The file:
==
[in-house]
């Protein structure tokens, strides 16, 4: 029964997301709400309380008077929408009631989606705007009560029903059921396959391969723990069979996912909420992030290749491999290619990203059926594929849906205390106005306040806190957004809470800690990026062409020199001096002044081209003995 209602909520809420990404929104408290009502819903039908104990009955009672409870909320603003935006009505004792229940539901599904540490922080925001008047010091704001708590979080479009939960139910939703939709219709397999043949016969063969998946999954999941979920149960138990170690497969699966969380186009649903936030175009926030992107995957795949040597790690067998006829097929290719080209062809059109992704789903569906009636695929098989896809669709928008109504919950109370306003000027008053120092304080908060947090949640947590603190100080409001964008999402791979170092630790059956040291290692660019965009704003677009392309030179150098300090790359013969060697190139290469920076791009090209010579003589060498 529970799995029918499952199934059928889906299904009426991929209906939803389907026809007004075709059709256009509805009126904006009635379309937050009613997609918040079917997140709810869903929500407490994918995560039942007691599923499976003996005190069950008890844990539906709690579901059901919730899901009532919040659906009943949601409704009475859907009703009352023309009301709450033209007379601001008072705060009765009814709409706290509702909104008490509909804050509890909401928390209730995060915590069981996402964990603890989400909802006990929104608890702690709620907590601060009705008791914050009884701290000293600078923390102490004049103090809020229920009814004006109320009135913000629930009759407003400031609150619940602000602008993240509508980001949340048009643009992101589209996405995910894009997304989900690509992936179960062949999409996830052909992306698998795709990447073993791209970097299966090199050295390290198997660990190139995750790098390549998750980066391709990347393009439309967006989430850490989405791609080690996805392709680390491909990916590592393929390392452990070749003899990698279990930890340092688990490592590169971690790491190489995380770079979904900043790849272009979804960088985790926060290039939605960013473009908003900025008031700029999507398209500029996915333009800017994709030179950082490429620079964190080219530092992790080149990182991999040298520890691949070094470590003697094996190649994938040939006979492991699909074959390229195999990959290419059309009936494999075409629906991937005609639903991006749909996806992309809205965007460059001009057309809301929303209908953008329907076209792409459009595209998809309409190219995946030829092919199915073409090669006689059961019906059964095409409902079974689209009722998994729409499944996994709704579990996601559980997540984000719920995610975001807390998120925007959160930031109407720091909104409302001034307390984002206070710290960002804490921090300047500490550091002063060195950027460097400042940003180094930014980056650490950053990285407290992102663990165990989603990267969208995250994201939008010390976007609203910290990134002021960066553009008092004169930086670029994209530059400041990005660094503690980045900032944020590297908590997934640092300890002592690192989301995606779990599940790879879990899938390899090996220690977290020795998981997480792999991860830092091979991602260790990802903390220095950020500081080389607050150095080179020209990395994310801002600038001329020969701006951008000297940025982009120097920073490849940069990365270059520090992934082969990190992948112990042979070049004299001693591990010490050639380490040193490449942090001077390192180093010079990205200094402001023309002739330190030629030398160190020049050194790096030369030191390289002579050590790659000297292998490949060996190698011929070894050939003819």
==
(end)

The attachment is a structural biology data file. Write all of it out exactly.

[in-house]
């Protein structure tokens, strides 16, 4: 029964997301709400309380008077929408009631989606705007009560029903059921396959391969723990069979996912909420992030290749491999290619990203059926594929849906205390106005306040806190957004809470800690990026062409020199001096002044081209003995 209602909520809420990404929104408290009502819903039908104990009955009672409870909320603003935006009505004792229940539901599904540490922080925001008047010091704001708590979080479009939960139910939703939709219709397999043949016969063969998946999954999941979920149960138990170690497969699966969380186009649903936030175009926030992107995957795949040597790690067998006829097929290719080209062809059109992704789903569906009636695929098989896809669709928008109504919950109370306003000027008053120092304080908060947090949640947590603190100080409001964008999402791979170092630790059956040291290692660019965009704003677009392309030179150098300090790359013969060697190139290469920076791009090209010579003589060498 529970799995029918499952199934059928889906299904009426991929209906939803389907026809007004075709059709256009509805009126904006009635379309937050009613997609918040079917997140709810869903929500407490994918995560039942007691599923499976003996005190069950008890844990539906709690579901059901919730899901009532919040659906009943949601409704009475859907009703009352023309009301709450033209007379601001008072705060009765009814709409706290509702909104008490509909804050509890909401928390209730995060915590069981996402964990603890989400909802006990929104608890702690709620907590601060009705008791914050009884701290000293600078923390102490004049103090809020229920009814004006109320009135913000629930009759407003400031609150619940602000602008993240509508980001949340048009643009992101589209996405995910894009997304989900690509992936179960062949999409996830052909992306698998795709990447073993791209970097299966090199050295390290198997660990190139995750790098390549998750980066391709990347393009439309967006989430850490989405791609080690996805392709680390491909990916590592393929390392452990070749003899990698279990930890340092688990490592590169971690790491190489995380770079979904900043790849272009979804960088985790926060290039939605960013473009908003900025008031700029999507398209500029996915333009800017994709030179950082490429620079964190080219530092992790080149990182991999040298520890691949070094470590003697094996190649994938040939006979492991699909074959390229195999990959290419059309009936494999075409629906991937005609639903991006749909996806992309809205965007460059001009057309809301929303209908953008329907076209792409459009595209998809309409190219995946030829092919199915073409090669006689059961019906059964095409409902079974689209009722998994729409499944996994709704579990996601559980997540984000719920995610975001807390998120925007959160930031109407720091909104409302001034307390984002206070710290960002804490921090300047500490550091002063060195950027460097400042940003180094930014980056650490950053990285407290992102663990165990989603990267969208995250994201939008010390976007609203910290990134002021960066553009008092004169930086670029994209530059400041990005660094503690980045900032944020590297908590997934640092300890002592690192989301995606779990599940790879879990899938390899090996220690977290020795998981997480792999991860830092091979991602260790990802903390220095950020500081080389607050150095080179020209990395994310801002600038001329020969701006951008000297940025982009120097920073490849940069990365270059520090992934082969990190992948112990042979070049004299001693591990010490050639380490040193490449942090001077390192180093010079990205200094402001023309002739330190030629030398160190020049050194790096030369030191390289002579050590790659000297292998490949060996190698011929070894050939003819």